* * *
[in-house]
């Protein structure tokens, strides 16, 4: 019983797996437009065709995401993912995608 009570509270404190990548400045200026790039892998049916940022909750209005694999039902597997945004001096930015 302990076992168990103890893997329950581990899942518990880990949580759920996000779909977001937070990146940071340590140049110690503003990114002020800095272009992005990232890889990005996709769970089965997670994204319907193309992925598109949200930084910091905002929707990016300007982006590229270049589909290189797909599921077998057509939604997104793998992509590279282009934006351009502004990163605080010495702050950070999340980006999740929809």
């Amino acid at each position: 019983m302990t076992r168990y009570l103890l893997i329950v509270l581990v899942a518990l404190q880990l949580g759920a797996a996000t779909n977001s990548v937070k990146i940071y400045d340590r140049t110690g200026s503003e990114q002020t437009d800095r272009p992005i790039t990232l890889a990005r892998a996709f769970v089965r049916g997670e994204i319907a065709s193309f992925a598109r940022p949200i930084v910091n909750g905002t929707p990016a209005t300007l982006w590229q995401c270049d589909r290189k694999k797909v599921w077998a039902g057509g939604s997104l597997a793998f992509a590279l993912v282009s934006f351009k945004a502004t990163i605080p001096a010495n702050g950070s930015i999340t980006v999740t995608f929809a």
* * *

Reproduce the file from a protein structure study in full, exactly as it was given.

[in-house]
């Protein structure tokens, strides 16, 4: 019983797996437009065709995401993912995608 009570509270404190990548400045200026790039892998049916940022909750209005694999039902597997945004001096930015 302990076992168990103890893997329950581990899942518990880990949580759920996000779909977001937070990146940071340590140049110690503003990114002020800095272009992005990232890889990005996709769970089965997670994204319907193309992925598109949200930084910091905002929707990016300007982006590229270049589909290189797909599921077998057509939604997104793998992509590279282009934006351009502004990163605080010495702050950070999340980006999740929809």
């Amino acid at each position: 019983m302990t076992r168990y009570l103890l893997i329950v509270l581990v899942a518990l404190q880990l949580g759920a797996a996000t779909n977001s990548v937070k990146i940071y400045d340590r140049t110690g200026s503003e990114q002020t437009d800095r272009p992005i790039t990232l890889a990005r892998a996709f769970v089965r049916g997670e994204i319907a065709s193309f992925a598109r940022p949200i930084v910091n909750g905002t929707p990016a209005t300007l982006w590229q995401c270049d589909r290189k694999k797909v599921w077998a039902g057509g939604s997104l597997a793998f992509a590279l993912v282009s934006f351009k945004a502004t990163i605080p001096a010495n702050g950070s930015i999340t980006v999740t995608f929809a």